This ‘architectures’ are at the same time allegories of houses that are ‘non-habitable’, but not so much in the modern treason of pragmatism, but due to the sense of usurping with crude and domestic exercises, the sacrum space of contemplation. Those visions (variable) of the houses, of the architecture, of the simulated culture (explicit in the climatic and installation solutions of cold countries and postindustrial cities) become an emblem of a country that tilts between rationalism and game. From Baudrillard´s interpretation, that hyper real arises from the interaction between the real, the social and the symbolic, so the simulation ends replacing the real; assisting a hyperbole of the fateful, where paths of baroque, kitsch, indigenous and necessity intersect: more than displaced architectures, they are architectures of necessity, one that is founded in legitimating as an exercise of visibility and self acknowledgment.
The taste for artificiality, the fragmentary conception of the space of ‘representation’, the constant aesthetic of bricolage (in the anthropological and post-critical sense of the term) they are the main dish in a series of photographs. In the houses you can see the defective tensed in relation with the idea of perfection, the unfinished as a style form. But they also immediately refer to the drive to assemble and immediately disassemble a reality or a scene. In one of the cases it relates to a harsh combat of mannerism, a stroke of luck with overexposure of power in ornaments (scrollwork), in the mixture of an exuberant, tropical and chaotic architectural weave. It is poverty with a concrete an iron spirit.
1 Remittances represented 2% of the gross domestic product (GDP) of all the countries in development in 2008, but 6% of GPD of low income countries. In several small nations, remittances exceed one fifth of GDP and constitute the largest source of foreign currency. El Salvador leads the list of countries that live on remittances in Central America. (taken from the Report on immigration and remittances of the World Bank in April 2011, by J.Tuck-Primdahl and Rebecca ONG)
2 Between 1980 and 1992, El Salvador suffered a violent bellicose conflict between the Armed Forces of El Salvador (FAES) and The Farabundo Marti Front for National Liberation (FMLN) that generated around 75,000 victims from deaths or missing people. The war ended with The Peace Agreements of Chapultepec, January 16, 1992; that demobilized the guerilla and incorporated it to the political life of the country.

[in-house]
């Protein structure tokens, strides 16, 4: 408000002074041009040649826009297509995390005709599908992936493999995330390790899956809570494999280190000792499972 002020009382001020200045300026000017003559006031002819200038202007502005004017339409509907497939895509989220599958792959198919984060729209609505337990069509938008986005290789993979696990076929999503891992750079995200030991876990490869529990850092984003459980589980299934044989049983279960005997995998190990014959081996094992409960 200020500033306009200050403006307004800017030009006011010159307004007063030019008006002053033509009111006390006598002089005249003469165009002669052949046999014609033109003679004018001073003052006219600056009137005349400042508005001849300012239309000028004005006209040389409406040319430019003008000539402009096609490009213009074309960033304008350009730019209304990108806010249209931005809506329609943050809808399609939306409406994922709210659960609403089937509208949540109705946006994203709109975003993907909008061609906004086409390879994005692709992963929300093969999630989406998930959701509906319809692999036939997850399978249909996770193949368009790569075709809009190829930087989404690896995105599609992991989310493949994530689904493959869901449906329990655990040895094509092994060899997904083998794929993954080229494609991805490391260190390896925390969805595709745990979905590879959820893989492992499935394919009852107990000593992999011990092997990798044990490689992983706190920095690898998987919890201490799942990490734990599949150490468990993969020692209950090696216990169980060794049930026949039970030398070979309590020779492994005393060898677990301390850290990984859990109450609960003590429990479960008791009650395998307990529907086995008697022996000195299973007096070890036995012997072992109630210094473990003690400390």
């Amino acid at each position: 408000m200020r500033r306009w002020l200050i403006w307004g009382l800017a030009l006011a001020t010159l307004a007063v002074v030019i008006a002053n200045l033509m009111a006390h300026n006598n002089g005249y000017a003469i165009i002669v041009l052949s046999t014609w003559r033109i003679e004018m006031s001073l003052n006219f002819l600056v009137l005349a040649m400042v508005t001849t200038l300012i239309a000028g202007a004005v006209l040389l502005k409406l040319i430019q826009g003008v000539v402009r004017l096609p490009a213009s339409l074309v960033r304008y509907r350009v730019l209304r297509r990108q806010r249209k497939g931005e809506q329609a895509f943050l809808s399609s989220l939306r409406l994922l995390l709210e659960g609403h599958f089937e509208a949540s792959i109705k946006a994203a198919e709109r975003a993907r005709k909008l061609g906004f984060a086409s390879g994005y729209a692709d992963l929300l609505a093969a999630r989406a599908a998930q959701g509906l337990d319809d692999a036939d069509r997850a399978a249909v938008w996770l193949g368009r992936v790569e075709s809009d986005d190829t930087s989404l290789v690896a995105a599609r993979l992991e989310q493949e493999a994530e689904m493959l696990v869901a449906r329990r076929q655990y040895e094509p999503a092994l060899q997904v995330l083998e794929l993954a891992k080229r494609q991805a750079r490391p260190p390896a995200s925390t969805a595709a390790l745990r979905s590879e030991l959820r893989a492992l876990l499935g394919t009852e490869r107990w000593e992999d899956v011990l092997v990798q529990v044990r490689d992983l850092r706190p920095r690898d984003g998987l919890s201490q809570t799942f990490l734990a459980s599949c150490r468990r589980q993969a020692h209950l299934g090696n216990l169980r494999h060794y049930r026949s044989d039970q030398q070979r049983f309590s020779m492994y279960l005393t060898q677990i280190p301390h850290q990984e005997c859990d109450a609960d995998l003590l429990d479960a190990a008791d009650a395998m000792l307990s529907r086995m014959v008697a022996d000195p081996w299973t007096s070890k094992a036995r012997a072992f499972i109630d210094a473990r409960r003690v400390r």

3 One of the most commonly known consequences of the war and post war, was the Salvadorian migration of demilitarized youngsters, that later on form part of the gangs in Los Angeles, and would later on export their model to Central America. Currently El Salvador lives a civil war leaded by two gang groups: La Mara Salvatrucha (also known as la 13) and La Mara 18. The gangs do not control the political structure of the country, but they are mafias that controls the daily lives with assaults, kidnappings, bribery and keeps the civil society in constant fear.
In that personal and social tear that signifies any exile, an idea is founded, of a country extended with aesthetic and cultural imports that acquire the quality of ‘custom’. The great theoretical of culture, the bulagrian Tzvetan Todorov in an autobiographical documentary like The displaced Man, executes with masterful wisdom of this tear in the conscience of the haggard:
4 Todorov, Tzvetan. El hombre desplazado (Translation Juana Salabert). Mexico: Santillana, 1998. PG 29
5 Consult Jose Martí: The history of men told by their houses. In The gold Age, Revista Zunzun, Casa Editorial Abril. La Habana, 2003
Iraheta´s work, starting from a cartographical structure, places the new conception of a visual map of a migrant El Salvador, a country-I insist-extended; a wide angle perspective that captures the focalization of disorder. If in Beckett´s work, Happy Day, the characters are buried, literally, in the garbage, in Faraway brother style it restores from the sub soils of the aesthetic. Walterio Iraheta´s project resumes certain poetics that allude –not without strangeness- that life; bourgeois by excellence, with all the elements of comfort, warning that there is someone inside that space, feeling watched and enjoying it; while the artist situates himself from the viewers space, not as a voyeur, but with a civic, historical and scientific curiosity; a stroke of luck as an archeologist of ‘the ordinary’. He is interested in the viewers perspective and asks himself what that habitat consists of, what lies behind that piece of scenery that is within itself a story of the faraway brother´s personal journey; a house does not betray it´s destiny of autobiography. Each construction is somewhat narrative a (micro) history to tell, an object of simulation and as last instance, a system to gaze at exaggerated things, in the limits of delirium, fair sculptural answers to a time of change. It is the answer that leads to any displacement: a change of paradigm and place; a new scenario for customs.